As an entrepreneur, it’s either understood or learnt the hard way that to turn an idea into a fully-fledged startup, it takes a little bit of blood, sweat and money to get the ball rolling. Investor capital is one of the many ways that entrepreneurs can source funds to build their products, scale their companies and map their path to world domination.
We’re lucky to be connected to many investors, so we hosted a panel with a few of them to talk to students about how to best position themselves to acquire venture capital. Jim Cassidy from Rampersand, Melanie Gatfield from Gandel Invest, and Jason Bagg shared these lessons all aspiring entrepreneurs need to consider.
1. Solve a problem with scope
In a world full of self-proclaimed entrepreneurs, it’s considered romantic to solve a problem. But Angel Investors don’t peer from behind rose-coloured glasses, they want to invest and grow their wealth by helping start-ups succeed through capital injection.
They look for companies that deliver a disruptive solution to a consumer need of a profitable and sizeable market. So before knocking on an investor’s door, ask yourself, ‘will this solution seem profitable to investors as well as myself?’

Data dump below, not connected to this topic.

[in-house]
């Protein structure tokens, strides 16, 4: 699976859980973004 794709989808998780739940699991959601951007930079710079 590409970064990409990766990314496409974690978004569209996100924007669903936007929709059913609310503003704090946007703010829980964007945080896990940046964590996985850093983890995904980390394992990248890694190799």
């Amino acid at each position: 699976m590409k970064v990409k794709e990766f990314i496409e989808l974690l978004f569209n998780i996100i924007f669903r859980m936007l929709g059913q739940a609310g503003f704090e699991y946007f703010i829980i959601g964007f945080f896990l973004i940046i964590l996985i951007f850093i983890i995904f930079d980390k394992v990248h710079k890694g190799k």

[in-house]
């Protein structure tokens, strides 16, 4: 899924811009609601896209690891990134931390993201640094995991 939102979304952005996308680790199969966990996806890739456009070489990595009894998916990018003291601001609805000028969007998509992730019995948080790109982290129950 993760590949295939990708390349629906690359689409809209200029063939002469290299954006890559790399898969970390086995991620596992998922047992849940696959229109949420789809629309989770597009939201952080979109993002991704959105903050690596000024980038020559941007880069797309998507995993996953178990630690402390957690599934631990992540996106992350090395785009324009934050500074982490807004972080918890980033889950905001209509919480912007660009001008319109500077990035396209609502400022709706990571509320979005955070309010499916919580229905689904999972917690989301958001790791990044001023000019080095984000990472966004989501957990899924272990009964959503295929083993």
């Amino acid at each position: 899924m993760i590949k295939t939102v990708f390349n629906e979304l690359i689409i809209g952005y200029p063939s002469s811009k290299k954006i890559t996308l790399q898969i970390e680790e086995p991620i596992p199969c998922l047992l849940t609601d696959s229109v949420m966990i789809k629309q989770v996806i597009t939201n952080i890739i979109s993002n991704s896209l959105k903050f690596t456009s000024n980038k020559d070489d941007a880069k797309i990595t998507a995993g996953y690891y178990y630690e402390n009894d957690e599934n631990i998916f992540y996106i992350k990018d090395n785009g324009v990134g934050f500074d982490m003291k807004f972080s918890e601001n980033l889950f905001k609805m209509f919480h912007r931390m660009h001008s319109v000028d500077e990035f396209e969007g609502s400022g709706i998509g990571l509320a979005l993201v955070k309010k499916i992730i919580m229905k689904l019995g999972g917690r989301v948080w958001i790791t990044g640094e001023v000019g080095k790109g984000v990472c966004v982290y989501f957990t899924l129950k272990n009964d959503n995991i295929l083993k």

2. Get Personal
One of the main questions that investors ask themselves is ‘are we going to struggle to work with them?’ If a relationship looks like it’ll be hard to develop, it’s pointless for venture capitalists to entrust their time and resources in a relationship that is bound to blow up.
Entrepreneurs can improve their chances of securing a capital injection through being respectful, open to negotiation and willing to collaborate; all the elements that add up to a sound relationship. Nevertheless, being a team player is ideal so long as it is paired with the founder’s clear vision for what they’re building.
3. Be a good communicator
Investor relationships are typically bound by legal documents and serve to provide a ‘profitable’ partnership. Thus, investors look for founders that demonstrate great leadership through sound communication skills.
After all, who would want to jump on board a ship with a captain that couldn’t give clear instructions to their crew? Confidently voicing opinions in a respectful manner, demonstrates to investors that a leader won’t allow for miscommunications to unravel deals and opportunities in the future.
4. Be the right team
Finally, piecing together the right team to deliver the solution to a problem is essential. After all, investors not only place their money in an excellent idea, but they look to see if the company’s human capital can utilise and grow their equity.
Therefore, a company consisting of brilliant minds coupled with a zeal for their product or service are bound to make a positive impression.